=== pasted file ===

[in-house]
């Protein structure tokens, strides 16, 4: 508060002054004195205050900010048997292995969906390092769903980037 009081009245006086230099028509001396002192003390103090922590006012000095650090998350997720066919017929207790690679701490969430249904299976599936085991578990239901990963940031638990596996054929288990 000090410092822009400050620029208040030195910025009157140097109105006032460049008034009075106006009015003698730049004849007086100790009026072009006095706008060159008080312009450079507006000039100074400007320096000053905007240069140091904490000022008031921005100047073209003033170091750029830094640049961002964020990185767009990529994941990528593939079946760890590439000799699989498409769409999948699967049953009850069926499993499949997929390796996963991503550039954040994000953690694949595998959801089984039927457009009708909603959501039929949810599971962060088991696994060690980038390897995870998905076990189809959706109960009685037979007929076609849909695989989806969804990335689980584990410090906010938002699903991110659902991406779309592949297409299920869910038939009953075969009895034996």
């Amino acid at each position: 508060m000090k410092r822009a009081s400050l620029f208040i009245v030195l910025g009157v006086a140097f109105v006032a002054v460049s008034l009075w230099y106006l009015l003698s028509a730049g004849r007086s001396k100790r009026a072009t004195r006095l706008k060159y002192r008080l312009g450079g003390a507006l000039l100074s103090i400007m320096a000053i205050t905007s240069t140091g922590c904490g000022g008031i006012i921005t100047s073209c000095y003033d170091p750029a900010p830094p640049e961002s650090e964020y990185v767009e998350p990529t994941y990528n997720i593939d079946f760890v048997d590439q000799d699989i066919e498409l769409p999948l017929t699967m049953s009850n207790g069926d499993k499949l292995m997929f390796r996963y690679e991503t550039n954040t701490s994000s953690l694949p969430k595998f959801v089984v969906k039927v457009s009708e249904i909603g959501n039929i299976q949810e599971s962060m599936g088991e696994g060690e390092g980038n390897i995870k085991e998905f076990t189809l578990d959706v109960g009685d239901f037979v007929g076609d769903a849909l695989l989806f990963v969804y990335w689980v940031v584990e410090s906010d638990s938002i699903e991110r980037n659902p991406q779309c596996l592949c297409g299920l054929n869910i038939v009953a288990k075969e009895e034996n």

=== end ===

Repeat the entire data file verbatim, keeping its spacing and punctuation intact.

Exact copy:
[in-house]
């Protein structure tokens, strides 16, 4: 508060002054004195205050900010048997292995969906390092769903980037 009081009245006086230099028509001396002192003390103090922590006012000095650090998350997720066919017929207790690679701490969430249904299976599936085991578990239901990963940031638990596996054929288990 000090410092822009400050620029208040030195910025009157140097109105006032460049008034009075106006009015003698730049004849007086100790009026072009006095706008060159008080312009450079507006000039100074400007320096000053905007240069140091904490000022008031921005100047073209003033170091750029830094640049961002964020990185767009990529994941990528593939079946760890590439000799699989498409769409999948699967049953009850069926499993499949997929390796996963991503550039954040994000953690694949595998959801089984039927457009009708909603959501039929949810599971962060088991696994060690980038390897995870998905076990189809959706109960009685037979007929076609849909695989989806969804990335689980584990410090906010938002699903991110659902991406779309592949297409299920869910038939009953075969009895034996």
């Amino acid at each position: 508060m000090k410092r822009a009081s400050l620029f208040i009245v030195l910025g009157v006086a140097f109105v006032a002054v460049s008034l009075w230099y106006l009015l003698s028509a730049g004849r007086s001396k100790r009026a072009t004195r006095l706008k060159y002192r008080l312009g450079g003390a507006l000039l100074s103090i400007m320096a000053i205050t905007s240069t140091g922590c904490g000022g008031i006012i921005t100047s073209c000095y003033d170091p750029a900010p830094p640049e961002s650090e964020y990185v767009e998350p990529t994941y990528n997720i593939d079946f760890v048997d590439q000799d699989i066919e498409l769409p999948l017929t699967m049953s009850n207790g069926d499993k499949l292995m997929f390796r996963y690679e991503t550039n954040t701490s994000s953690l694949p969430k595998f959801v089984v969906k039927v457009s009708e249904i909603g959501n039929i299976q949810e599971s962060m599936g088991e696994g060690e390092g980038n390897i995870k085991e998905f076990t189809l578990d959706v109960g009685d239901f037979v007929g076609d769903a849909l695989l989806f990963v969804y990335w689980v940031v584990e410090s906010d638990s938002i699903e991110r980037n659902p991406q779309c596996l592949c297409g299920l054929n869910i038939v009953a288990k075969e009895e034996n």